Archbishop Desmond Tutu, a hero of the struggle against apartheid in South Africa, will be laid to rest on Saturday in an official state funeral in St George’s Cathedral, Cape Town, where for years he preached against racial injustice.
President Cyril Ramaphosa is expected to deliver the main eulogy for Tutu, whose death on Sunday aged 90 triggered an outpouring of tributes from around the world.
Tutu, awarded the Nobel Peace prize in 1984 for his non-violent opposition to white minority rule, was known for his infectious laugh and easy-going manner but they belied a steely resolve to fight for the downtrodden during the darkest hours of apartheid and beyond into the 21st century.
Widely revered across South Africa’s racial and cultural divides for his moral integrity, Tutu never stopped fighting for his vision of a “Rainbow Nation”, in which all races in post-apartheid South Africa could live in harmony.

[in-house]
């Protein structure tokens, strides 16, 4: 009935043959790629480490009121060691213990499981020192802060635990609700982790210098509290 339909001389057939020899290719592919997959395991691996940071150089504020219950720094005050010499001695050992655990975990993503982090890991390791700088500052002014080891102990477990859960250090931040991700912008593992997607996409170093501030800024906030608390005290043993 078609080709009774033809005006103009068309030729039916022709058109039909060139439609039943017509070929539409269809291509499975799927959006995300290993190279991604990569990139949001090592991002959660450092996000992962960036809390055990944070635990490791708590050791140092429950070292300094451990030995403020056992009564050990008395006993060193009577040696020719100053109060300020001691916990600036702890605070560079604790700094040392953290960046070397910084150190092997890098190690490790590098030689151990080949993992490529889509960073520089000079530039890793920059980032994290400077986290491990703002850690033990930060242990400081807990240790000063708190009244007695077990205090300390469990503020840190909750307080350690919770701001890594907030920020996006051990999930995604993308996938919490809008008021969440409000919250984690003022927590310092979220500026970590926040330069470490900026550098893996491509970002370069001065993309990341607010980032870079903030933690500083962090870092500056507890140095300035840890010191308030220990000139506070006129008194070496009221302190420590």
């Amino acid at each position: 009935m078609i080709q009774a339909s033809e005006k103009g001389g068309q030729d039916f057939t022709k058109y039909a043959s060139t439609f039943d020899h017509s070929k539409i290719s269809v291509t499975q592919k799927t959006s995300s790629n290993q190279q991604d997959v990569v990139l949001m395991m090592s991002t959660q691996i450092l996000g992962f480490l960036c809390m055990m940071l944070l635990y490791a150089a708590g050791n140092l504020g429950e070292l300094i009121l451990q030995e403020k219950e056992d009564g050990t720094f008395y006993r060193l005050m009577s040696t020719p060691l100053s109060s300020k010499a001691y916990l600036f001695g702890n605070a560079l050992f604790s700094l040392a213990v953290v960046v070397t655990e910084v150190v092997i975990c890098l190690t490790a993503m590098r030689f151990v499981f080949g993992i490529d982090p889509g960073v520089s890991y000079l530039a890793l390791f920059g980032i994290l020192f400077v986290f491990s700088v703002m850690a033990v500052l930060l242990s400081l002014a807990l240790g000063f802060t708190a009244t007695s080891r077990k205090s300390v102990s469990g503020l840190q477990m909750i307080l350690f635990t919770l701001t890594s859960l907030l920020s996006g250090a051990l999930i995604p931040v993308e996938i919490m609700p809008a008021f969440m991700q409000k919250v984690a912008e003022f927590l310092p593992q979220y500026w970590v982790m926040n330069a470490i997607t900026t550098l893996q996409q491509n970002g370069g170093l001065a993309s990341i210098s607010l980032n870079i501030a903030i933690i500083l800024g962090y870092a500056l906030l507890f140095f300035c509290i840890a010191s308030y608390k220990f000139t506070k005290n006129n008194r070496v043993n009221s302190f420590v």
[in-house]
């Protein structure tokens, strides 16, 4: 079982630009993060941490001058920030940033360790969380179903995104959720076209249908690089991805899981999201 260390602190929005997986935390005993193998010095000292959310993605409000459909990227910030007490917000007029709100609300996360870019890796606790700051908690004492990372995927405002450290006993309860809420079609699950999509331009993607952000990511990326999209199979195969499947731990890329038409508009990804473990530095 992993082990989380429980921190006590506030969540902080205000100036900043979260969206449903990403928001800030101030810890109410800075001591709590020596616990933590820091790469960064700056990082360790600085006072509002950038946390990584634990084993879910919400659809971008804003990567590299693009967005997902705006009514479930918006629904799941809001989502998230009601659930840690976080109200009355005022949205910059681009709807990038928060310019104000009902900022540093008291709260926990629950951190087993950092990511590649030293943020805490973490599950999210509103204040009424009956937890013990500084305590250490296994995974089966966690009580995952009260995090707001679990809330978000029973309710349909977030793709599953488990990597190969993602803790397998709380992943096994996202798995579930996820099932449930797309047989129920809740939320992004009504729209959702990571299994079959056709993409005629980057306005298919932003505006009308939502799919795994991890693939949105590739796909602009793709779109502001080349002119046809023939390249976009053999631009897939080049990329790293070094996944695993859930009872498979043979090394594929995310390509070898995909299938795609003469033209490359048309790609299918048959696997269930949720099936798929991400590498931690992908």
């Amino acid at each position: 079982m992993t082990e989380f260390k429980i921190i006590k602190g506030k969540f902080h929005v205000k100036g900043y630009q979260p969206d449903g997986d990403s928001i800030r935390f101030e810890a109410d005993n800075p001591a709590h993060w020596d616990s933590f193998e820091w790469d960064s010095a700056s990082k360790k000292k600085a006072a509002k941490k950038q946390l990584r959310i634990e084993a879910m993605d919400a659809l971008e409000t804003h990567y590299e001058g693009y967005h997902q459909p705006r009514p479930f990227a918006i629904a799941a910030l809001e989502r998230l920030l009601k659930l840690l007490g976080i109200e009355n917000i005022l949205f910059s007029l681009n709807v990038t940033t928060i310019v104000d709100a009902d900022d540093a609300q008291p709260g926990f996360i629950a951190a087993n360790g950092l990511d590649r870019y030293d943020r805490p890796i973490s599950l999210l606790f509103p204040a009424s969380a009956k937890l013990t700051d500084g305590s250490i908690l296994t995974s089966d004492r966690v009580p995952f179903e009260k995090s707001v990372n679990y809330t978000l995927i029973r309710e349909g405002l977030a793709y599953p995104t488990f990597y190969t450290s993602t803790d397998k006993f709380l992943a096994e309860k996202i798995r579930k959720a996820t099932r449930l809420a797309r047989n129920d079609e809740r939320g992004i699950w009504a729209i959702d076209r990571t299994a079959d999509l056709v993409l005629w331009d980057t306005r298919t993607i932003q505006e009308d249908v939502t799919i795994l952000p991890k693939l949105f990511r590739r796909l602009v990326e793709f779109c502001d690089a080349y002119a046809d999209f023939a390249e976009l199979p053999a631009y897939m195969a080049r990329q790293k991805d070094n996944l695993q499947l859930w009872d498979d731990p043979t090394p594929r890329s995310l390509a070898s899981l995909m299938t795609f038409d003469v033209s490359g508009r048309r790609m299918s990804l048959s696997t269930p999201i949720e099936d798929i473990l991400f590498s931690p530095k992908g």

“Without forgiveness, there’s no future,” the charismatic cleric once said.
Hundreds of well-wishers queued on Thursday and Friday to pay their last respects to Tutu as he lay in state at the cathedral in a simple, closed pine coffin with rope handles, in accordance with his wishes for a frugal funeral.
As Anglican archbishop of Cape Town, Tutu turned St George’s into a refuge for anti-apartheid activists during the turbulent 1980s and 1990s when security forces brutally repressed the mass democratic movement.
His body will be cremated in a private ceremony after Saturday’s requiem mass and will then be interred behind the pulpit from where he once denounced bigotry and racial tyranny.
Church bells have tolled daily this week at St George’s in honour of the man often described as South Africa’s “moral compass”. Many would refer to Tutu as “Tata” or father.
“Sometimes strident, often tender, never afraid and seldom without humour, Desmond Tutu’s voice will always be the voice of the voiceless,” is how long-time friend and former president Nelson Mandela, who died in December 2013, described his friend.